Wednesday, January 30, 2013

The Librarian Explains

At last, I've heard from the Ninja Librarian again.  He sent me this bit, which seems to relate to an incident described by Big Al in her narrative of his first year in Skunk Corners.  Without further ado,
The Librarian Explains. 

The Librarian Explains
Once again, I feel it behooves me to present my own view of events in our town of  Skunk Corners.  Alice does her best to be fair, of course,  but she is not in a position to see all sides of things.  For example, I know that Alice never thought I stood up for her properly in the matter of the fellow who came courting.  I refer, of course, to the man who called himself Nebuchadnezzar Jones, to  whom she was forced to present an exceptionally clear indication of her lack of interest in any form of romantic involvement.
   I might, it is true, have handled that situation in a more helpful manner.  The difficulty, of course, lay in the fact that I know very little about young girls, and still less about the sort of young woman that is Alice.  To be sure, there are unlikely to be any others quite like Alice, so it is wrong to speak of her “sort.”  Alice is, I believe and hope, in many ways unique.
   But I can see Alice giving me that particular look that says she doesn’t believe I am telling the truth, the whole truth, and nothing but the truth.  She is still young enough to believe that she should know everything—and, perhaps, that her way of seeing things is the only way.
   I admit to being rather taken aback when Alice presented to me her concern that the young man who had watched her practicing her kicks and blocks down by the watercourse meant to court her.  It struck me as unlikely that such a young man would recognize the value of a young woman as unconventional as our Alice.  Still less did I trust his assertions that she was the most beautiful creature he’d seen.
   Alice is the child of my heart, and is a great deal more good-looking than she allows herself to appear.  But she is not, as he tried to tell her, the loveliest woman ever.
Thus, my suspicions were aroused when Alice reported to me that the gentleman—I use the term to offer the man the benefit of the doubt—had run on about her loveliness.  I would have trusted him farther had he simply said that he admired her strength and thought she would handle life on his homestead well.  I would not have liked him any the better, as I do not believe that a man should evaluate a potential mate as though she were a draft horse, but I should have known then exactly what his intentions might be.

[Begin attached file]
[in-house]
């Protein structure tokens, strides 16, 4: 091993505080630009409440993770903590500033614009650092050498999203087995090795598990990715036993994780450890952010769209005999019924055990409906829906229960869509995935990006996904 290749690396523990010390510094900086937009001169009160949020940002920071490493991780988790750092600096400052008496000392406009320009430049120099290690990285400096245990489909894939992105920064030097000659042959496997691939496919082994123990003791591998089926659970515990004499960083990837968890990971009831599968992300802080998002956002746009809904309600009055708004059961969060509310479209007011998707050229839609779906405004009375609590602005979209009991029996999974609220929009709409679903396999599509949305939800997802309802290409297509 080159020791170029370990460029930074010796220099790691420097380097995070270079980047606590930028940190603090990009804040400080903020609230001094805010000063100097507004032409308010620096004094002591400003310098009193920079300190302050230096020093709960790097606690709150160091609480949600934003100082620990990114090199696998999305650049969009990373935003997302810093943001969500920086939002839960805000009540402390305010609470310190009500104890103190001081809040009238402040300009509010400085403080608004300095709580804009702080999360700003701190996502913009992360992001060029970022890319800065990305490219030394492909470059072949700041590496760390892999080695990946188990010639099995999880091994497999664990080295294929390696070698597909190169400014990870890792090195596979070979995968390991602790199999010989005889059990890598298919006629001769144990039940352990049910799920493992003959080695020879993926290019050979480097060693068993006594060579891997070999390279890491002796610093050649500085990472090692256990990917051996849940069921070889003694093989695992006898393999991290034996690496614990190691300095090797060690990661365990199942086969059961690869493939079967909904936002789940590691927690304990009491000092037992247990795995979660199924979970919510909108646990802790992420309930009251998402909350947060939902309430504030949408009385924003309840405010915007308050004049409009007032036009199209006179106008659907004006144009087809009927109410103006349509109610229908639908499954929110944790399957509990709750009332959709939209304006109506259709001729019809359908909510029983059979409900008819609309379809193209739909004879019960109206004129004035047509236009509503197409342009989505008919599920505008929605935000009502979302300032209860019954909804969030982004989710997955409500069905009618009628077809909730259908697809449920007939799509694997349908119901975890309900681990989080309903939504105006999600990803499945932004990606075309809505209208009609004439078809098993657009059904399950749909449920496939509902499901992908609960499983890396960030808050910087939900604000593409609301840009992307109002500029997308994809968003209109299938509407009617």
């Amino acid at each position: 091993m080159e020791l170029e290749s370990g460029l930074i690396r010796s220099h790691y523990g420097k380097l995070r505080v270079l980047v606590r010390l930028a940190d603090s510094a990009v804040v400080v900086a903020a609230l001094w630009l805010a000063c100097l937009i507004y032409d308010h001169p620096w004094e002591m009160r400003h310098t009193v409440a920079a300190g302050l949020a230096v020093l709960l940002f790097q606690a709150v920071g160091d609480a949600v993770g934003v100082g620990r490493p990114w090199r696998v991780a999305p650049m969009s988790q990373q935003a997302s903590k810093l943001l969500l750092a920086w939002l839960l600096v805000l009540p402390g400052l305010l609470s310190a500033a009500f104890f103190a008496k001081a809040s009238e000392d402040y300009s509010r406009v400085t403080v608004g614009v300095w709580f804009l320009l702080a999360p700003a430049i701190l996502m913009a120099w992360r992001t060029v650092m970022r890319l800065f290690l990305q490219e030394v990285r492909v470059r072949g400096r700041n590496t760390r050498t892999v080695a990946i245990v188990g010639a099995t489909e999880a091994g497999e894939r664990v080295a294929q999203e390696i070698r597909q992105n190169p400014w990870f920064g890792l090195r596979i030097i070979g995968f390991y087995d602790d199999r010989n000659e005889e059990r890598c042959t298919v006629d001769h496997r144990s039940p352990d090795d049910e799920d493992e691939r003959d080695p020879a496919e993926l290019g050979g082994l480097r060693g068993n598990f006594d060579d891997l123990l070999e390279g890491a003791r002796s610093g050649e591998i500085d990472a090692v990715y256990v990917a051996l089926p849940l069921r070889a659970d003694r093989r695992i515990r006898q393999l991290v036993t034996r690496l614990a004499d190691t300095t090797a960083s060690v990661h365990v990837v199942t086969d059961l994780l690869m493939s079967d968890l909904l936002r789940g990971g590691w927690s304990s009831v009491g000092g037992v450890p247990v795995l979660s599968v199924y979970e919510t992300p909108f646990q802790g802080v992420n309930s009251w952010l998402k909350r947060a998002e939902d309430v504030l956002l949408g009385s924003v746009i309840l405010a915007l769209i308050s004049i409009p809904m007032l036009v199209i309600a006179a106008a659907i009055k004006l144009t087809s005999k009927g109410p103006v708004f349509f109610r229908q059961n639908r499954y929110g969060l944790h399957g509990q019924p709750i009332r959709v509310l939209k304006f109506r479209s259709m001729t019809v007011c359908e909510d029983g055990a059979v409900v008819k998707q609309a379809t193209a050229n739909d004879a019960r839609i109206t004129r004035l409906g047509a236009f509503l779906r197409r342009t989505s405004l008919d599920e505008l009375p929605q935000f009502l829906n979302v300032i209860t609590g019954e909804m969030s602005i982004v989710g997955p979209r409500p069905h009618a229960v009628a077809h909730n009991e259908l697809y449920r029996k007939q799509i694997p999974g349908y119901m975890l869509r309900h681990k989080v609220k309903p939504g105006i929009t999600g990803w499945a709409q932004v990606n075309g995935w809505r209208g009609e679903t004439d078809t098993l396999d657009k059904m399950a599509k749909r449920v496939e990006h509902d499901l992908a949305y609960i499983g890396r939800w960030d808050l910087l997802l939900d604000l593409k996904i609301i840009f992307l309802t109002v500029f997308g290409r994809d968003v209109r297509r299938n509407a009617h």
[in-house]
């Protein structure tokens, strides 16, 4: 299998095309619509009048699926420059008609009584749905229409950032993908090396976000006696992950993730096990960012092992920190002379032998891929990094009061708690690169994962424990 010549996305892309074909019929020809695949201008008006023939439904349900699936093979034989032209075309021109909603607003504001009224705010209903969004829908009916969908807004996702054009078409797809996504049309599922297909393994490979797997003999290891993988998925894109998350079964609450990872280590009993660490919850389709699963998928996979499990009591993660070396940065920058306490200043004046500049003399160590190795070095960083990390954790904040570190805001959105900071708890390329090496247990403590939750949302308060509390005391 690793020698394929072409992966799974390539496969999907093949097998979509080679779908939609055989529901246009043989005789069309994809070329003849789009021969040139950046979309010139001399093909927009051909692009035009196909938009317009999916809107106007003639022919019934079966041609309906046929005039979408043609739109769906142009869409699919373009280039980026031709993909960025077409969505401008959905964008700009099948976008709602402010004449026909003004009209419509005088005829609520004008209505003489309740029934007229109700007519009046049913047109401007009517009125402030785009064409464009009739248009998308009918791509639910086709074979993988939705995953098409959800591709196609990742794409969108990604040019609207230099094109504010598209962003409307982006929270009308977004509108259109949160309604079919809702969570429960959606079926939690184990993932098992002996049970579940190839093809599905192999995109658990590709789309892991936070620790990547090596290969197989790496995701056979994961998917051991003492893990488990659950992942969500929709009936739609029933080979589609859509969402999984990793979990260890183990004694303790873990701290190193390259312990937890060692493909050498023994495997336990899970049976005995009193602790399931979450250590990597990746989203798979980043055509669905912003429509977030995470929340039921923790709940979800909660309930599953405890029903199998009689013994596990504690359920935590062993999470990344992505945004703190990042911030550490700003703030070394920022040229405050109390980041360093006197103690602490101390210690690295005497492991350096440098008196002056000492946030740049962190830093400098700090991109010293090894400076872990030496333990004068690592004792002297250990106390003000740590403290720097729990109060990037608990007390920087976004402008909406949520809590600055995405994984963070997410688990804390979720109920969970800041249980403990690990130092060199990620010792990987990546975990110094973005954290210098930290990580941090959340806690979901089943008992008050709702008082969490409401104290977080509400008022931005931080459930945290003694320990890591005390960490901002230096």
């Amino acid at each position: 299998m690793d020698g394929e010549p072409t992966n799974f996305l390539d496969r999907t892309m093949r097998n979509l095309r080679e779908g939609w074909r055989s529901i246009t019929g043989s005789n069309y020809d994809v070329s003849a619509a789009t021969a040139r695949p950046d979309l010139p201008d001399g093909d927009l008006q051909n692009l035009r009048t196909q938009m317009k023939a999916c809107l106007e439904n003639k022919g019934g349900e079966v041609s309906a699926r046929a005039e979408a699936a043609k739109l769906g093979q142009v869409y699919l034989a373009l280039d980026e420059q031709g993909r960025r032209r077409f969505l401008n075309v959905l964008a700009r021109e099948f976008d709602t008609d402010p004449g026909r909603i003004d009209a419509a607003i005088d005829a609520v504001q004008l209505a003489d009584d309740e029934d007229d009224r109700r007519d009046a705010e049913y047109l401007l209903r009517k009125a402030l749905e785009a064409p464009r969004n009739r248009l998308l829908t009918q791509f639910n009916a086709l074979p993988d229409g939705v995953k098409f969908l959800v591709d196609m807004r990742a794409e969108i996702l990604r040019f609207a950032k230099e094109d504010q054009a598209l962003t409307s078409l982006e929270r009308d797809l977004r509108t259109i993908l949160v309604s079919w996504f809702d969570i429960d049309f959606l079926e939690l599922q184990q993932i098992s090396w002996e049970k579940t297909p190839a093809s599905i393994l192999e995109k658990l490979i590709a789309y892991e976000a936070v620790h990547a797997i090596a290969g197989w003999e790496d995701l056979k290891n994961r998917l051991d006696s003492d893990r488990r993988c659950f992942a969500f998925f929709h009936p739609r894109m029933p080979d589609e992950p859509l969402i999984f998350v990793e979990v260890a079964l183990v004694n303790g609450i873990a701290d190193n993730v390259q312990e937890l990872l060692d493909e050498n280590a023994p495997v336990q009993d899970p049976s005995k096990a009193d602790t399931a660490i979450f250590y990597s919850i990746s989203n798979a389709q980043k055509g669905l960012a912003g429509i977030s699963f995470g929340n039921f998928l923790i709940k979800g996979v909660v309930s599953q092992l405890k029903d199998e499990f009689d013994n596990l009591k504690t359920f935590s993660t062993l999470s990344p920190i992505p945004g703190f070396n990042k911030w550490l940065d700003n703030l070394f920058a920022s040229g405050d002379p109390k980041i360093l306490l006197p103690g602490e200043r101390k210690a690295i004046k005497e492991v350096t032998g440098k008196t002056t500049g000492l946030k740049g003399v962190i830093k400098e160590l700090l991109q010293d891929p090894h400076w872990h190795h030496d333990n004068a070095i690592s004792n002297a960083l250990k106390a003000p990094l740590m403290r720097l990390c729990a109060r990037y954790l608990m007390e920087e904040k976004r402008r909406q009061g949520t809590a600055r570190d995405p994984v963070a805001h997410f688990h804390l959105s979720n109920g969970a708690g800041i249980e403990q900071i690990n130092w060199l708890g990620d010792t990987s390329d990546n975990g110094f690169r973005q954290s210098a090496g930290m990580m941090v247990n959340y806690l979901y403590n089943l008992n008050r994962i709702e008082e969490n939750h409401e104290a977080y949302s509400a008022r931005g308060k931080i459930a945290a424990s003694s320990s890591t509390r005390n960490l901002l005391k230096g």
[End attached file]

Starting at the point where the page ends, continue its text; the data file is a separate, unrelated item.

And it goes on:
Because Mr. Jones took us both by surprise with his claims of being rendered nearly senseless by her beautiful presence, neither of us could immediately establish an appropriate response.  Being further uncertain of Alice’s own desires in this matter, I chose to keep my mouth shut.
   Now, I know that Alice will tell you that she made her feelings completely clear to me, and so I should think she did.  But I have known young women in my early life. . . though perhaps the least said of that the soonest mended.  I did choose to separate myself from this event, so that there should be no opportunity of reproach.

   In the event, of course, as Alice has made clear in her own narration of the events, keeping my mouth shut left me open to strong reproach indeed.  I left the young woman to resolve her romantic troubles on her own, and as a result she was forced to fight off an attack from out of the dark.
Though I will point out, as she will not, that Neb Jones never stood a chance.

   And yet. . . as Miss Alice would say, I am dancing around the truth.  If I am to be wholly honest, as was my intent in writing to you, I will say that I had no wish to encounter the young man for reasons of my own.
   Neb Jones was not, in fact, a stranger to me.  I believe that he actually came to Skunk Corners in search of me, with intent to wreak some form of revenge. 
   I met Mr. Jones on the train coming west.  He was, as I came to understand, running a con on what he would doubtless refer to as “suckers,” or “ignert greenhorns.”  That I was, in fact, as green as the hills in spring, I have already confessed to you.  I am not, however, a fool.  Though I was taken in my Mr. Jones’ gambit in the beginning, I soon saw that he was less than honest.  Further, I saw that he had “taken” several poor immigrants for sums that they could surely ill afford.